Low Sunday 2016 (3 April)
On St. Matthew’s day in 1958 I knelt in front of the Bishop of Lichfield who, with hands pressed very firmly upon my head, proclaimed “Receive the Holy Ghost for the office and work of a Priest in the Church of God, now committed unto thee by the imposition of our hands. Whose sins thou dost forgive, they are forgiven and whose sins thou dost retain they are retained. Be though a faithful dispenser of the Word of God and of his Holy Sacraments; In the name of the Father and of the Son and of the Holy Ghost. Amen.”
These words are those of the Book of Common Prayer of 1549 and remained unchanged until the Alternative Service Book of 1980! They were taken by Cranmer from the ordinal of the Western Church and, both heeded and practised, the real opposition was to come from Calvin, who raised his head mightily in the time of Cromwell. With the restoration the sacramental life of the church was resumed, sermons and poems proclaimed the need of sinners for forgiveness and there is good evidence of Dr.Johnson’s agitation when the time for his annual confession was upon him and Queen Anne is on record as a penitent. After 1833 the voice of traditional practice of confession and absolution were both proclaimed and practised much to the chagrin of Queen Victoria who abominated the practice. Whether or not Mr Gladstone was a penitent we shall never know but he might well have been and by the end of the century some churches even possessed confessionals!!!!
In the life of Edward Talbot, first Warden of Keble College and then Bishop of Rochester, then Southwark and finally Winchester and father of our brother Keble, there is a portrait of him in his episcopal gaiters, kneeling alongside the postmen in St. Alban’s Holborn awaiting his turn at Father Stanton’s confessional.
In the revisions of the Ordinal in 1980 and then in 2005, the responsibility for forgiving the penitent are made clear in the prayer - perhaps not with the great authority of 1662 but clearly stated. So what has gone wrong?
There has been abuse of the sacrament, especially in the introduction of confirmation candidates into a rather mechanical procedure of dishing out sin lists and then lining up the children. This leads to a much reduced understanding of what is going on and it is said that one small girl admitted to the list having been compiled by a Priest and published by Mowbray’s! I dread to think what the safeguarding authorities might make of that! If that is a child’s introduction to the sacrament it is unlikely that he or she will avail themselves of the sacrament ever again.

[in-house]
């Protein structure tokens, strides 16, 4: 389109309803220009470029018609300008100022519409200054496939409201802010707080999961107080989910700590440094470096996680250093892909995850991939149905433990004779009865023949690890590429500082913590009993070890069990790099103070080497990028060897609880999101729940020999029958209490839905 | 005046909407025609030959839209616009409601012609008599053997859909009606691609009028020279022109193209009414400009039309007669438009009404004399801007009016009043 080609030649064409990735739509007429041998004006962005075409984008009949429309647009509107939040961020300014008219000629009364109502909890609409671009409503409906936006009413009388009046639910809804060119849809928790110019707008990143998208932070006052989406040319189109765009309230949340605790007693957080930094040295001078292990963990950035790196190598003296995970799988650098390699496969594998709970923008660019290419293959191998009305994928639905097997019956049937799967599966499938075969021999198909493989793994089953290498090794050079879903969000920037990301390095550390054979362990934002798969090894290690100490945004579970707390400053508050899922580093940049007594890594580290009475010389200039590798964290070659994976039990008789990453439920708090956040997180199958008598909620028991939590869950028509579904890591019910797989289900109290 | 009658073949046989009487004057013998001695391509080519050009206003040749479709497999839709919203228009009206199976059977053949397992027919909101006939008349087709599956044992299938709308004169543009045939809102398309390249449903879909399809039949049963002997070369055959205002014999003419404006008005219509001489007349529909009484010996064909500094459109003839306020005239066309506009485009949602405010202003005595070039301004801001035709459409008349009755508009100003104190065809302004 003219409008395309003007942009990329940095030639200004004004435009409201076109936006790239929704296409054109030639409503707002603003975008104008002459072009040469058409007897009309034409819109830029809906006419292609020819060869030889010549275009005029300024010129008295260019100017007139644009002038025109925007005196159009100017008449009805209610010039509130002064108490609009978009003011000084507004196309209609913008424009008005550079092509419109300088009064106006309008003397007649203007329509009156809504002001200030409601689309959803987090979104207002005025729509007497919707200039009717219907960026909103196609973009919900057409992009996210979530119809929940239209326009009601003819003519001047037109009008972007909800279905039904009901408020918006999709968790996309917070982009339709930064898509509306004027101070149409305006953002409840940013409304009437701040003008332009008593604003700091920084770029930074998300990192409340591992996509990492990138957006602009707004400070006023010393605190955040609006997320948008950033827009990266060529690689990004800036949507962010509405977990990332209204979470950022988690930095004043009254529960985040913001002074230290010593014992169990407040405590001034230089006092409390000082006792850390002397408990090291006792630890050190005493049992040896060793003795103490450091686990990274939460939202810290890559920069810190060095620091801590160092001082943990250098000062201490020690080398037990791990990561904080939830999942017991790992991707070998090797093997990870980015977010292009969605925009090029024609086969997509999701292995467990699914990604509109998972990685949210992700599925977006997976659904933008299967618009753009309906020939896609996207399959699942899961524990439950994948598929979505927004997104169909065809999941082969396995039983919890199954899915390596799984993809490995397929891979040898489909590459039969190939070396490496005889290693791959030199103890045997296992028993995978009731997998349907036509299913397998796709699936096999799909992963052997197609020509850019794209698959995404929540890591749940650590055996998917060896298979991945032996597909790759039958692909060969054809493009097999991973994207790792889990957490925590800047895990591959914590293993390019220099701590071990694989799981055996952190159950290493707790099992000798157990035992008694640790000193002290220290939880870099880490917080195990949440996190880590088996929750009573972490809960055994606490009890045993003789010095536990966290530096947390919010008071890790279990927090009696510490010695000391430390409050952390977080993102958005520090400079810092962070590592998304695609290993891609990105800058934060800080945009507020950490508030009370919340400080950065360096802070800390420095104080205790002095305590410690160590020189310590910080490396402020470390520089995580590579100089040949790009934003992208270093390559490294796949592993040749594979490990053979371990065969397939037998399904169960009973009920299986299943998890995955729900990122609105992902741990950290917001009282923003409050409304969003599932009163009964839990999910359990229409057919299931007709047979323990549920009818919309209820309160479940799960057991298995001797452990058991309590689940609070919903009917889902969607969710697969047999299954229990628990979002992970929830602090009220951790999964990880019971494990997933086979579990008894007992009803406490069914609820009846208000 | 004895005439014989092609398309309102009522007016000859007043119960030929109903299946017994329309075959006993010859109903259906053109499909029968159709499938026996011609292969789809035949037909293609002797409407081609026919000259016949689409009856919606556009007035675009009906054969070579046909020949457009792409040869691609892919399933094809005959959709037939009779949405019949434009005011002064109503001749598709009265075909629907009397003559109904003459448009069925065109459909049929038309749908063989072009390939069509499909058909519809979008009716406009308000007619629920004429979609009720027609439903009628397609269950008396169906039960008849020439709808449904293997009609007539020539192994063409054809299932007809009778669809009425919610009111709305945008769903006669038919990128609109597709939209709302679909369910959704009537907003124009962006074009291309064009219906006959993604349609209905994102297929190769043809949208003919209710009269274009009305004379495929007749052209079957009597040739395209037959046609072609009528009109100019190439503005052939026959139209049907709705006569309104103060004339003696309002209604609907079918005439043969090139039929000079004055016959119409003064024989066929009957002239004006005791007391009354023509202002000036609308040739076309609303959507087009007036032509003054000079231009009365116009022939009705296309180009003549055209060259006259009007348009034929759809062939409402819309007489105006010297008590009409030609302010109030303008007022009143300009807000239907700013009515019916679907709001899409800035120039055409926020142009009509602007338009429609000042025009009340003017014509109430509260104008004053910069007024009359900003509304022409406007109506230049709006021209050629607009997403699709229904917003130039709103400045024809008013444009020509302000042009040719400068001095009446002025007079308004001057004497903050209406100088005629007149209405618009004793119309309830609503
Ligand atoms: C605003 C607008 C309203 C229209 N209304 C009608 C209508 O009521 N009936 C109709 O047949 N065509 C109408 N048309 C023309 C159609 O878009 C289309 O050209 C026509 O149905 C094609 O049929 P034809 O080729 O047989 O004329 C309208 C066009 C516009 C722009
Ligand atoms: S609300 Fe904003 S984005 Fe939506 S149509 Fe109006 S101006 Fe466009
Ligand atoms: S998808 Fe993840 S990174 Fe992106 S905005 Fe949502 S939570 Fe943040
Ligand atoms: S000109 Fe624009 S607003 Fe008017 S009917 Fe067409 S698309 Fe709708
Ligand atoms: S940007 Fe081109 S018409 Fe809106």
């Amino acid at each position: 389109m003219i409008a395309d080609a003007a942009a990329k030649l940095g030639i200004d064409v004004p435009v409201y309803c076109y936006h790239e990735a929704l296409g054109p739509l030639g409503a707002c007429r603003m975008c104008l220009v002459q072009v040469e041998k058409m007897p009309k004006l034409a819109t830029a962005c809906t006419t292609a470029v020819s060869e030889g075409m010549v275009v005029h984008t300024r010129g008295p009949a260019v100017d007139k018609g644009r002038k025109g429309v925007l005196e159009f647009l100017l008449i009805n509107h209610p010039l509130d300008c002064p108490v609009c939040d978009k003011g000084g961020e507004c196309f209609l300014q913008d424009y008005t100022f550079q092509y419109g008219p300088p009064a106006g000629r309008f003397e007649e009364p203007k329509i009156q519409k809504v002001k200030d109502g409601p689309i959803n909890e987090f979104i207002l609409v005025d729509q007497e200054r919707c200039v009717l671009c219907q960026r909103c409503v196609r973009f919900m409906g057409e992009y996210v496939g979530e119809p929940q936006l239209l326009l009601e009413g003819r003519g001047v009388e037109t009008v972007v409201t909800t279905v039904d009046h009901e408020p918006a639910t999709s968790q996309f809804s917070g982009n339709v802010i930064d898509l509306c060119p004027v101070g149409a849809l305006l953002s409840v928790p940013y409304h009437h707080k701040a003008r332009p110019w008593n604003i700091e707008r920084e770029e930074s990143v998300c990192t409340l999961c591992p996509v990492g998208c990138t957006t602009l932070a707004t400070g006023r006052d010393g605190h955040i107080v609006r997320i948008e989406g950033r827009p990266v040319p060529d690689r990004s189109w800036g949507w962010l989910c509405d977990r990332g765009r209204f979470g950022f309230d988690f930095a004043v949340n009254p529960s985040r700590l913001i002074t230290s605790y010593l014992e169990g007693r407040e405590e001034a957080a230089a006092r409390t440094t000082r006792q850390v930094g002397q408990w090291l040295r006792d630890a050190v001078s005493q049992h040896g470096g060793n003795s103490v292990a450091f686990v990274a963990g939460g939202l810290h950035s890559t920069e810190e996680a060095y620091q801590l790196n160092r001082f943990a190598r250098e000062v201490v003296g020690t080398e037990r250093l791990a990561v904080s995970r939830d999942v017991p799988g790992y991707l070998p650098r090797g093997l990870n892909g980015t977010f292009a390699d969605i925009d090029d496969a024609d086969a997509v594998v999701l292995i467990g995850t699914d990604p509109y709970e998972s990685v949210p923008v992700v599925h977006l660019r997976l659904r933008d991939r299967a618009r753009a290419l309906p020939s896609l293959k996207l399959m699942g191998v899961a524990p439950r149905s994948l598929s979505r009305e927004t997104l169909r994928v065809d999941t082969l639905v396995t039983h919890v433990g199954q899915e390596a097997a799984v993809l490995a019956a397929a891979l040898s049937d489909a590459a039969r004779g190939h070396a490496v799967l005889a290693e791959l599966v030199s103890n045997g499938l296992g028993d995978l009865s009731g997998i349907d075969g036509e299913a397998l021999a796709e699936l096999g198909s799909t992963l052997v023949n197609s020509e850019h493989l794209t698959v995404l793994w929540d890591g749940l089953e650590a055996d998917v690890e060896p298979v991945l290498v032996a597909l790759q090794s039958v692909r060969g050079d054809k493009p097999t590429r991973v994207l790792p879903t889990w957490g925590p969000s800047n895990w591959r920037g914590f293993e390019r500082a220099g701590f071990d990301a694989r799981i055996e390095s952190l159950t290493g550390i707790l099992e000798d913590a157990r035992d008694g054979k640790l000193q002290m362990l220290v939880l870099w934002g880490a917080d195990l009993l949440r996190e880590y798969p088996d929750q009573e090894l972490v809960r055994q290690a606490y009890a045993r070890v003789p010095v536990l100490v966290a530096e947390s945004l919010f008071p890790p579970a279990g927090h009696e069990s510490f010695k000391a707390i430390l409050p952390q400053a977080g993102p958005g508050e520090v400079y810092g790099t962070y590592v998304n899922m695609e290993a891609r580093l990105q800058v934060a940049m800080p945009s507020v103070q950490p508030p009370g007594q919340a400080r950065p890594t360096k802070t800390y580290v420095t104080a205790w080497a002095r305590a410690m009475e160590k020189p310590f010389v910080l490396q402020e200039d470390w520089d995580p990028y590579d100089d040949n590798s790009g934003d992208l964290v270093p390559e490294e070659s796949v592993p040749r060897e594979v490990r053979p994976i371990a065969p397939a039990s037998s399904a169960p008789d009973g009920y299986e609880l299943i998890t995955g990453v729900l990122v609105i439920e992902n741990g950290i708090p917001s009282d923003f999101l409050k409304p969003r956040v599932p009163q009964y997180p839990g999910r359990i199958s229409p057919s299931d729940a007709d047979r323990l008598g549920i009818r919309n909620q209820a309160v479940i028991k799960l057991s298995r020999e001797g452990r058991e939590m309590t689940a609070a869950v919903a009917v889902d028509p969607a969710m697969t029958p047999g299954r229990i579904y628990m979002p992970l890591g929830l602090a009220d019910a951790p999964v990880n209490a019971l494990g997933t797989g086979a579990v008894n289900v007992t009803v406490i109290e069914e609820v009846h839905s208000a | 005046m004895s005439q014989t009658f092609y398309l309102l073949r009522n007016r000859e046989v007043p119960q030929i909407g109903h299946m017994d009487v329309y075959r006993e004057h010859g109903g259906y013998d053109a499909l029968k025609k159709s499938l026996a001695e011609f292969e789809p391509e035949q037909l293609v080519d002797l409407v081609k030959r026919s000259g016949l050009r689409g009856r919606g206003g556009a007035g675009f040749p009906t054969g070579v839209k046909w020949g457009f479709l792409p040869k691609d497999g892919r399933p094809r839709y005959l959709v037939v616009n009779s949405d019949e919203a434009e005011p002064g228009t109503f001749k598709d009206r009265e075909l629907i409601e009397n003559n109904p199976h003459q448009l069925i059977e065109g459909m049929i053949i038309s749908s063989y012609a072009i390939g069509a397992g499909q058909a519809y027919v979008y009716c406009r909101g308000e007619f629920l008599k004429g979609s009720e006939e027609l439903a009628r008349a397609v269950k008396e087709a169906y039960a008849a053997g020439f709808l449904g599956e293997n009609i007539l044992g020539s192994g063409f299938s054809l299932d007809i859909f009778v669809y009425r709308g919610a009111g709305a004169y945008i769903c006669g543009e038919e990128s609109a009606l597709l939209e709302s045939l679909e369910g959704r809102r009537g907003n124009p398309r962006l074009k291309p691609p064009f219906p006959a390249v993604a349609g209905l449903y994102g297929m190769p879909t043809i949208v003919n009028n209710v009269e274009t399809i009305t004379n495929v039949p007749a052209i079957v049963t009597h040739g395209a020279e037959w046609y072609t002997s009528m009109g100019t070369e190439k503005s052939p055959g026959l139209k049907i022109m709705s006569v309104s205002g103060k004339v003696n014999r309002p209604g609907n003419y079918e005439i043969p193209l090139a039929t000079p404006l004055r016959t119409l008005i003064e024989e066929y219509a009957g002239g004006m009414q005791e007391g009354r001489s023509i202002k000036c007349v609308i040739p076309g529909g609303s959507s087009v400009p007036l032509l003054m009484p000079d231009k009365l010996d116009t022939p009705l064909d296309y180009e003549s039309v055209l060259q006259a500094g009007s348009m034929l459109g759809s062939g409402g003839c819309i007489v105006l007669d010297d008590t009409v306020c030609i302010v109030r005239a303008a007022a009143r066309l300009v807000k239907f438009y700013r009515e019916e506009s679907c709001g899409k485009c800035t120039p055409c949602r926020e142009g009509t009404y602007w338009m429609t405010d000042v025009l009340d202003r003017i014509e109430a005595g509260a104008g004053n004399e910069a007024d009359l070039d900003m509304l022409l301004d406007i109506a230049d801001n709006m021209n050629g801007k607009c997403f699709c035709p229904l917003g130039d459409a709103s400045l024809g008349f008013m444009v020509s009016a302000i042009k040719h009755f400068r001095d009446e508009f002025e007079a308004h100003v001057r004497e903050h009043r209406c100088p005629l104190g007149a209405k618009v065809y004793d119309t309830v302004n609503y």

The twin themes of the Gospel are of forgiveness and peace and there is an inseparability here that is often, if not usually, ignored. It is forgiveness which brings genuine peace, not success in battle, or possessing more nuclear warheads. So Pope Francis proclaims that God is a God of forgiveness and the church a vehicle for revealing this but, among all the other things sadly imagined to be of greater pith and moment, this task is sometimes neglected. I wonder if it ever comes up in the review that all clergy are expected to receive from time to time? Just asking what do you, as a Priest commissioned to act in the name of the Lord, to exercise this responsibility? It demands time and availability but where can it come from in our responsibilities what with the parish share, the leaking roof etc. etc.…? Availability, even here when the doorbell rings and all put on their invisibility rings!
As Religious we come to this from a different angle. It is demanded of us that we take sin seriously, that we have somebody to talk with about this and so seek forgiveness. Much of our time is spent listening to people and rejoicing with them in their new found freedom and so we need to pray, first for thanks for our own self-knowledge, then for the forgiveness we have enjoyed and then that by our example others might be drawn onwards into doing something about it. Not, I am sure, by giving people a bad conscience. Few, I guess, are unaware of their sins. All, without exception, are in need of forgiveness.
In the sixteenth century people who did wrong, or were considered to hold wrong beliefs according to whoever had the power, were cruelly killed as if that would remove the sin or the wrong belief. The old adage that we must “hate the sin and love the sinner” still holds good. Dropping bombs on Aleppo won’t convert Isis to Christianity and I find it hard to commend a brand of Christianity that owes more to the crusades and to the English civil war. Was it the rifle rather than the Book of Common Prayer that caused most of Africa to be pink on the map?
The risen Lord proclaims forgiveness and then peace. May we, called to a special witness to his Resurrection, be messengers of this particular Gospel of forgiveness and peace brought about by the rising from suffering and death of Our Lord Jesus Christ to whom be all glory now and for ever. Amen.